Six months ago Bath sent their kids to play a cup match against Gloucester and lost 71-10. On Saturday they went back with their first team, Charlie Ewels, Sam Underhill and Taulupe Faletau in the pack, Ben Spencer and Danny Cipriani, Jonathan Joseph and Joe Cokanasiga in the backs, and lost again, 64-0 this time, with no excuses.
It was the latest indignity in a season which has been one long humiliation. They started it by losing 12 games straight, were beaten 71-17 by Saracens, 64-7 by Leinster, 61-19 by Bristol - the sort of scores that make you turn up the radio to check whether you heard them correctly.
Bath still have two games left to play, at home to London Irish and away at Worcester, who are one point above them at the bottom of the table. But whatever happens next, it already feels like the season is long beyond saving. It was finished off by the merry cries of “Eeyore!” coming from the Shed as Gloucester ran in their 10 tries. The highlights were like watching traffic bollards try to defend against the sea.
The talk about what's gone wrong at Bath has been going around the grounds all year. They even hired the former Saracens chief executive Ed Griffiths to try to find out for them mid-season. There are theories, like the question about whether they would have played better if the Premiership wasn't ringfenced, and they had been threatened with relegation.
The answer must be yes, you guess - imagine how that feels to the fans who just have been told to renew their season tickets by the end of this week if they want to take advantage of the early-bird prices.
There's also a lot of talk about the director of rugby, Stuart Hooper, and whether he was underqualified for the job. There's talk, too, about their owner, Bruce Craig, who has had a reputation for meddling in selection and with signings, but who has now decided to step down as chairman and let Griffiths take over.
This season feels like a wreck that's followed over a quarter-century of drift through professionalism
Then there’s the training base at Farleigh House, which is lavishly appointed and yet, they say, somehow inadequate for professional training. According to reports Griffiths has already decided they will move away from it next season, when Munster’s Johann van Graan will take over as head coach.
Good luck to him. But his appointment begs the question what, exactly, Van Graan is going to do that Steve Meehan, Ian McGeechan, Gary Gold, Mike Ford, Todd Blackadder, Neal Hatley or any of the other well-paid coaches they've had at the club in recent years couldn't.
It's been 27 years since the game turned professional, and in January it will be 25 years since the club won a really significant bit of silverware, when they beat Brive 19-18 in the Heineken Cup final. That team included Jon Callard, Mike Catt, Phil de Glanville, Nigel Redman, Martin Haag and Victor Ubogu. It was the last hurrah of the "Bath family". Since then, they've won one Challenge Cup.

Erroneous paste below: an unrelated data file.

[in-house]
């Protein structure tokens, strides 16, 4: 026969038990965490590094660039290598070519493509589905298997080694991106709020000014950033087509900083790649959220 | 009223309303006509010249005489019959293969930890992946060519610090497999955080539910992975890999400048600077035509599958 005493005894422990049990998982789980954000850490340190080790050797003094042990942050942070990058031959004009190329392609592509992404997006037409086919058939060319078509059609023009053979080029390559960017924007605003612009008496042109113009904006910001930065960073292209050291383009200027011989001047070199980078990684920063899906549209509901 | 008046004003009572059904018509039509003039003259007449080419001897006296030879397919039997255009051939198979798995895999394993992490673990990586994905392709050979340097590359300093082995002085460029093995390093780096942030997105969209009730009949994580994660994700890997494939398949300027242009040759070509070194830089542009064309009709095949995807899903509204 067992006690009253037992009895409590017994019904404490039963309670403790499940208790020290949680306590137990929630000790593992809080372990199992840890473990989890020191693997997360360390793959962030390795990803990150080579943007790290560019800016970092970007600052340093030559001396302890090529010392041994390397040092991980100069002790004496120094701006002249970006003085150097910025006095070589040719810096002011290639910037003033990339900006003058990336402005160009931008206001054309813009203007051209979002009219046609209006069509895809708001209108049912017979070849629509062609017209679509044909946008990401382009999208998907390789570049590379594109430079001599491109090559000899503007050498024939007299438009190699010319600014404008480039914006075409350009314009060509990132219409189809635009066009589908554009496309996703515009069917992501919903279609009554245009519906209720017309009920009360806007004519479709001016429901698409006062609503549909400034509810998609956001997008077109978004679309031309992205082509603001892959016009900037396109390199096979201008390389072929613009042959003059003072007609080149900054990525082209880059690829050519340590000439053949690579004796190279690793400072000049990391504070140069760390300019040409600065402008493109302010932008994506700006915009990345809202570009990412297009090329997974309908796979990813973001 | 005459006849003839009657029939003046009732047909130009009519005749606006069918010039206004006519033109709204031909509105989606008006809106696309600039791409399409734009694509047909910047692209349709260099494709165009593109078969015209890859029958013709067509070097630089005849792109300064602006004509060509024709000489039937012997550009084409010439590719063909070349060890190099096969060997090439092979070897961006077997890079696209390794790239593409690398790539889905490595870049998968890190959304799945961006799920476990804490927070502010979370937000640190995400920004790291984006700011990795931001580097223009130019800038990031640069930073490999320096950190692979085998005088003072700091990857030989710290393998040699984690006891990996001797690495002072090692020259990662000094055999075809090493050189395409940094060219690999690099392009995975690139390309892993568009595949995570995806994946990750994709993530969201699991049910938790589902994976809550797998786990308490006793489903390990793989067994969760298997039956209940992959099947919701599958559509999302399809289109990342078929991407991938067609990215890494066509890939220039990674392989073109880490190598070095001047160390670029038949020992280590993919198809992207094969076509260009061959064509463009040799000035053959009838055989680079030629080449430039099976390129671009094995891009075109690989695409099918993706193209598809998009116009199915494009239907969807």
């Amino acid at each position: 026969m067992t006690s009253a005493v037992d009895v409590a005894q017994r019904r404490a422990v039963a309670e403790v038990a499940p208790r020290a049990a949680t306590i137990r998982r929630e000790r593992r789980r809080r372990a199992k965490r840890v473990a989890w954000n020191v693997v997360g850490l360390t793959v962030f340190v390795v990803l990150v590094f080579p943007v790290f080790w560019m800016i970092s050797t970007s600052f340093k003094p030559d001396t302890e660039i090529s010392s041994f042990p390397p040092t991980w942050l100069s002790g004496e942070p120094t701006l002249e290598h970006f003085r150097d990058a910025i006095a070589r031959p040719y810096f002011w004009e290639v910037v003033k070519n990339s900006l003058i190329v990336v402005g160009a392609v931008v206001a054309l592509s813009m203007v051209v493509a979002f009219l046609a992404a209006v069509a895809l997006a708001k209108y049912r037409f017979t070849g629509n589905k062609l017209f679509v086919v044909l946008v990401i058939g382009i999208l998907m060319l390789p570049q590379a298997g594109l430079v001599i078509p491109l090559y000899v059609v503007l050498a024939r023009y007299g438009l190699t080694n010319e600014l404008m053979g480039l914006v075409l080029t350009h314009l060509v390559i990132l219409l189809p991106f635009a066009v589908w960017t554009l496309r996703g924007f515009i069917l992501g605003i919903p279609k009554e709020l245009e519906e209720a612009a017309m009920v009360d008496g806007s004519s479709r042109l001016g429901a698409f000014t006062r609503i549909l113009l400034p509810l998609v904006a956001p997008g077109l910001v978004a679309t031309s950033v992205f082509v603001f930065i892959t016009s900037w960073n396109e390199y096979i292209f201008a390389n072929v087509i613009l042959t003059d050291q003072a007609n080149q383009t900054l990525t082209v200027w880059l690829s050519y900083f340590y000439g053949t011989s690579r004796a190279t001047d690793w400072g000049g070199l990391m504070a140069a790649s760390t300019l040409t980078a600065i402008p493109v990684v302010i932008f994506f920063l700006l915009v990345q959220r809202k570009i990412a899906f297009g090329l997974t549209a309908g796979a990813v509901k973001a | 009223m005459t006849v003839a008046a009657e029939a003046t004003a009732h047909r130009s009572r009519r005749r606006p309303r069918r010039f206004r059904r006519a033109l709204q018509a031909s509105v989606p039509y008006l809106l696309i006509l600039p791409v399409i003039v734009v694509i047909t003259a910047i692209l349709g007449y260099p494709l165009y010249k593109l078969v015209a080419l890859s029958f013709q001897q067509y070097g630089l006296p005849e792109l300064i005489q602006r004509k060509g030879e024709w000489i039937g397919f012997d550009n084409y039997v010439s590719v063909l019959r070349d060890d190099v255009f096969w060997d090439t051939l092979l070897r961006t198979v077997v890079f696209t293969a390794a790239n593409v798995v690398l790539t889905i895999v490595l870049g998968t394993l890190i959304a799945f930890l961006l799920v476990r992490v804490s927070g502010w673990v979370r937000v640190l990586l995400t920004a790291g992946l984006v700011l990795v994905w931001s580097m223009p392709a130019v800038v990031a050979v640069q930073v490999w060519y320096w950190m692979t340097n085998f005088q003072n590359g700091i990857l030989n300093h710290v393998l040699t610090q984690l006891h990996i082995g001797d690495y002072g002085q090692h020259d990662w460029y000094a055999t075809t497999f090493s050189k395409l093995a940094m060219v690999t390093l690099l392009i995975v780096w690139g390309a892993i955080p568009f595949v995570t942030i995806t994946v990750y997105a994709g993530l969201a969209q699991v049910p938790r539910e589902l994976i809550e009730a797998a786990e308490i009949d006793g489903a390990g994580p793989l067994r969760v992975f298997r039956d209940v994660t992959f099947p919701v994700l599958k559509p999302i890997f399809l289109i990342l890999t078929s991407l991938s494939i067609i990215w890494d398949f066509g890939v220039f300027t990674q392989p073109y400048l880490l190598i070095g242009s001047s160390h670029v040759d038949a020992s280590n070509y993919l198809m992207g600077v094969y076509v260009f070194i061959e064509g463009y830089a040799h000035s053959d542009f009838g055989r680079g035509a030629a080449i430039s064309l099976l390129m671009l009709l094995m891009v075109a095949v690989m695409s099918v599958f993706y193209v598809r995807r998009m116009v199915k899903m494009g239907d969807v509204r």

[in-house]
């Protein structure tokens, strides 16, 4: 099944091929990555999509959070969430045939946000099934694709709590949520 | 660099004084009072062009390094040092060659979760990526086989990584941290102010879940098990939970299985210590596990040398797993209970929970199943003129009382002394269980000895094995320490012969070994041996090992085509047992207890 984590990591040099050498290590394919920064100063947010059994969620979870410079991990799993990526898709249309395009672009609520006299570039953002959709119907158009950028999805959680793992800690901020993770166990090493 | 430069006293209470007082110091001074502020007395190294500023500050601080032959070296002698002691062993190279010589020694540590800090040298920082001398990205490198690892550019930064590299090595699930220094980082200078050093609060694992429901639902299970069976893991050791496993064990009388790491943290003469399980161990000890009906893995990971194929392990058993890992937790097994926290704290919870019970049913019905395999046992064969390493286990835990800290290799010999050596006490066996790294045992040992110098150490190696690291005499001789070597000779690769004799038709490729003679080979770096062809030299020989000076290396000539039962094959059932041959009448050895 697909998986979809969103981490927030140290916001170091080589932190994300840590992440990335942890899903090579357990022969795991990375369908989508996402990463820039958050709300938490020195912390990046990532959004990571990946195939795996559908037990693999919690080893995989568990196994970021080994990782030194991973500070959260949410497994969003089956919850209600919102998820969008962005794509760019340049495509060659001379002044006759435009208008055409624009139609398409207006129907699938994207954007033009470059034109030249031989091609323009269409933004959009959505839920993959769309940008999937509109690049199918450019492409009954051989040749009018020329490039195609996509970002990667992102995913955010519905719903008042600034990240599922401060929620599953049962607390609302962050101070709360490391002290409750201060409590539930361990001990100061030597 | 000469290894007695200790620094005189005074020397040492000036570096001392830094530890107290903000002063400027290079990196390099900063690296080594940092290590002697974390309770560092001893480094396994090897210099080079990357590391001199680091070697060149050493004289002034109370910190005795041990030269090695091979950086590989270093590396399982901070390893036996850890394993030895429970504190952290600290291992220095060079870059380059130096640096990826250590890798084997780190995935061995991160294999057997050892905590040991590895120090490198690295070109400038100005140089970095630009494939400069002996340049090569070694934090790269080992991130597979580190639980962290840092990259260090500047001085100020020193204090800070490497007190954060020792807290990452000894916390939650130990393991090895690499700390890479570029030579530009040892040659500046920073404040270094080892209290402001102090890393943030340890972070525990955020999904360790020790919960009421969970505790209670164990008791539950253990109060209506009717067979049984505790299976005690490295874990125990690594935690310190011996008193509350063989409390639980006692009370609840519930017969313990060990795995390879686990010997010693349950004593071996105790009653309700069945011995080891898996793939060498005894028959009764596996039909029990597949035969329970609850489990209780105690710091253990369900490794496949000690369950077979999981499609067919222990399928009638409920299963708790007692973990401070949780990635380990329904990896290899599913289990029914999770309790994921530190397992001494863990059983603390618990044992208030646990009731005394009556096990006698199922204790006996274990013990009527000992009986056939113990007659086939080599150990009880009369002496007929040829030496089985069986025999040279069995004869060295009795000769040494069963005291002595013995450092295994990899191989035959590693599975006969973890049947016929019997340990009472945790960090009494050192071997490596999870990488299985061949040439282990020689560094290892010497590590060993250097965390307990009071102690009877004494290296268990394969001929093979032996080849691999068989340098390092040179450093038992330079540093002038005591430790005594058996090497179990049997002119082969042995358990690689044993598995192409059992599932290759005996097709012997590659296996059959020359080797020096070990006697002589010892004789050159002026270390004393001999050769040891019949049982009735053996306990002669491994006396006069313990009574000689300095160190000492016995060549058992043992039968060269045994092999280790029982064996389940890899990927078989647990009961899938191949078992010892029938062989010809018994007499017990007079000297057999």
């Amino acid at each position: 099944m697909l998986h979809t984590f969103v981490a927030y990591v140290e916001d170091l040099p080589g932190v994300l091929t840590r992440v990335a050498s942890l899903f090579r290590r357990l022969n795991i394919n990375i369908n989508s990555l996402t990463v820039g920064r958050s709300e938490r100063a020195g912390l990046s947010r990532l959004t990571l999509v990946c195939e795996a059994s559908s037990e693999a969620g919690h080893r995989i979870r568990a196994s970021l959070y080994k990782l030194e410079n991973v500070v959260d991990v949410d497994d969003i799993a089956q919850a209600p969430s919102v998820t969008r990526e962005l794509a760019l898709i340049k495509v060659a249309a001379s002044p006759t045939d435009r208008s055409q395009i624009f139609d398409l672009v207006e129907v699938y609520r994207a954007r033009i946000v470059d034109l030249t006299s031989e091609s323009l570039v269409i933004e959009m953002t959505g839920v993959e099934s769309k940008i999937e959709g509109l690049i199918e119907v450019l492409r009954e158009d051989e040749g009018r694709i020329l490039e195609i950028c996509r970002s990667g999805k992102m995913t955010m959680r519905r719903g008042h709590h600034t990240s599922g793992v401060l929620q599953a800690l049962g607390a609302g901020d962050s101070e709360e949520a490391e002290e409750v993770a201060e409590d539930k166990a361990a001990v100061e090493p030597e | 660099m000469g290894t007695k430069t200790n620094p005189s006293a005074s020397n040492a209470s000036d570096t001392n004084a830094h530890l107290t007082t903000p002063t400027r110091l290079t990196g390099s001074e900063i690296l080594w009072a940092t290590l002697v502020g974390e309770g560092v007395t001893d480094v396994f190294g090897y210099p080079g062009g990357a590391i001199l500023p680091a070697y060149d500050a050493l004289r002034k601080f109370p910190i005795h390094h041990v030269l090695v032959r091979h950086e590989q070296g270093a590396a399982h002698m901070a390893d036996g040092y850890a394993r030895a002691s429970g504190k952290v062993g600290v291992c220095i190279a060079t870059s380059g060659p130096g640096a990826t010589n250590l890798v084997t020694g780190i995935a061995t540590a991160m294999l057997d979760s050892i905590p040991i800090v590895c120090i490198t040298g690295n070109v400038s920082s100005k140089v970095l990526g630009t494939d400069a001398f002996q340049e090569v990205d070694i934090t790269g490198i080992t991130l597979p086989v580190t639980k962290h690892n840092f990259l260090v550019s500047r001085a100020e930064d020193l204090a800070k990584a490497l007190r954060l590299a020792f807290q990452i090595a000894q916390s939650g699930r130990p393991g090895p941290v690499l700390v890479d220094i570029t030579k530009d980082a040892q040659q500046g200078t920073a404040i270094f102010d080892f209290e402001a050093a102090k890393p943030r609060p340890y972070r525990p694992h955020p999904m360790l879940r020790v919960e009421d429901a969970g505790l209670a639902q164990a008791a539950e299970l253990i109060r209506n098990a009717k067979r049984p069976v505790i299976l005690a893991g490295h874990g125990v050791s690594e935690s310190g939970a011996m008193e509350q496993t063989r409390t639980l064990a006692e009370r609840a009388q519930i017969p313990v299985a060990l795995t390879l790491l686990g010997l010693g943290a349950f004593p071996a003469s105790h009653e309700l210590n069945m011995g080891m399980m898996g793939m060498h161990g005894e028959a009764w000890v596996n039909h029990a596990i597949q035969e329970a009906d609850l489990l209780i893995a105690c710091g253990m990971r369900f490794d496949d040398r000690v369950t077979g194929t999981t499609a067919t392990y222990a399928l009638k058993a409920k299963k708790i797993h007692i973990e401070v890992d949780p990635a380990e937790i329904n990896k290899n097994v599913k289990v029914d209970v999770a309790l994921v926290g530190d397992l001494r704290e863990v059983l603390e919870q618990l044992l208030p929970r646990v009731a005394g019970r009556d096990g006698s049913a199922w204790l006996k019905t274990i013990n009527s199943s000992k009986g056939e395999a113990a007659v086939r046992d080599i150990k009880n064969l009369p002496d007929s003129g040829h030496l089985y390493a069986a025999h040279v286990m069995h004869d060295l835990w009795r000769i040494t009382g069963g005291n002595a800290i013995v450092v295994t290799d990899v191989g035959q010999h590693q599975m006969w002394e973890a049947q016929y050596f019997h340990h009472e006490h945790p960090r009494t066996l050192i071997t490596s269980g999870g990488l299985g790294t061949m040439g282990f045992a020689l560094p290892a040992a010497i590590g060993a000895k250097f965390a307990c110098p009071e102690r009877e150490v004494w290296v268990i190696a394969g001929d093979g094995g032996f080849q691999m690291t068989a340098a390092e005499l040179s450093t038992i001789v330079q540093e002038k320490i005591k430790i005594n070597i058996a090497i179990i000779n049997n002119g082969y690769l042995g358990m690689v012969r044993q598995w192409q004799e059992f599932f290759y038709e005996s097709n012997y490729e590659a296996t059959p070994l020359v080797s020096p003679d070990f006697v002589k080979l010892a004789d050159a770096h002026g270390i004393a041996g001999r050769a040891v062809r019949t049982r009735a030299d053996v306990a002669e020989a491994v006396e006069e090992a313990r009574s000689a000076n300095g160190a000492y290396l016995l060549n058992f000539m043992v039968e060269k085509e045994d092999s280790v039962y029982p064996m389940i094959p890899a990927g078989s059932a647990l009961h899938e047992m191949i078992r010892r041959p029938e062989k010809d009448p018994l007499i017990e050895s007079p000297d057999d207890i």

They weren't the only club who made a mess of the transition to professionalism. But they were the only club who did it in front of a BBC documentary crew. The fly-on-the-wall series they made, The Rugby Club, hasn't been repeated since, but there were moments in it that are burned indelibly in the memory, like the one in which Jon Hall, their director of rugby, said they were going to be "both the Liverpool and the Manchester United of rugby".
He was teased for it, but the Guardian had made a similar comparison a year earlier: "It's fair to say that Bath are to rugby what Liverpool were to soccer in the era of Bob Paisley."
Six league titles in eight years, 10 cups in 13, it’s all so well known to old fans that it hardly needs repeating, but so far removed from the present that new ones must think it’s ancient history. This season feels like a wreck that’s followed over a quarter-century of drift through professionalism.
All the while, they’ve been waiting for the go-ahead on the new stadium which Hall was talking about back in 1996 (“It will be a 15,000 seat multi-sport arena,” he said, “we want it to be feasible venue for the Commonwealth Games”). In March the club got permission from the council to keep their temporary stand up for another three years as a holdover.
It’s as if they lost something vital about themselves when the game made the big change. You could see them scrabbling around to understand it themselves in the worst parts of the BBC documentary, when their new head of marketing suggested they rename themselves the Bath Wreckers.
Leicester, Bristol, Harlequins and Saracens have been to the bottom and back again since then, but their turnarounds were grounded in a strong sense of identity, in having a clear idea who they are and how they want to play - in doing it "their way".
Bath used to take all that for granted. But they seem to have spent the professional era looking for someone to define it for them, which is why they’ve had as many different answers as they have high-profile coaches.
They still have the fans and are one of the best-attended clubs in the league, despite it all. They still have the players coming through their academy. And there are plenty of people there who care. But something’s gone seriously wrong with the culture higher up the club.
Some say that relegation might actually be better for them, that it would be the shock the club needs. The trouble with that plan is you’d need to believe they would definitely be able to find their way back again. Right now, you wouldn’t fancy them to beat Ealing. - Guardian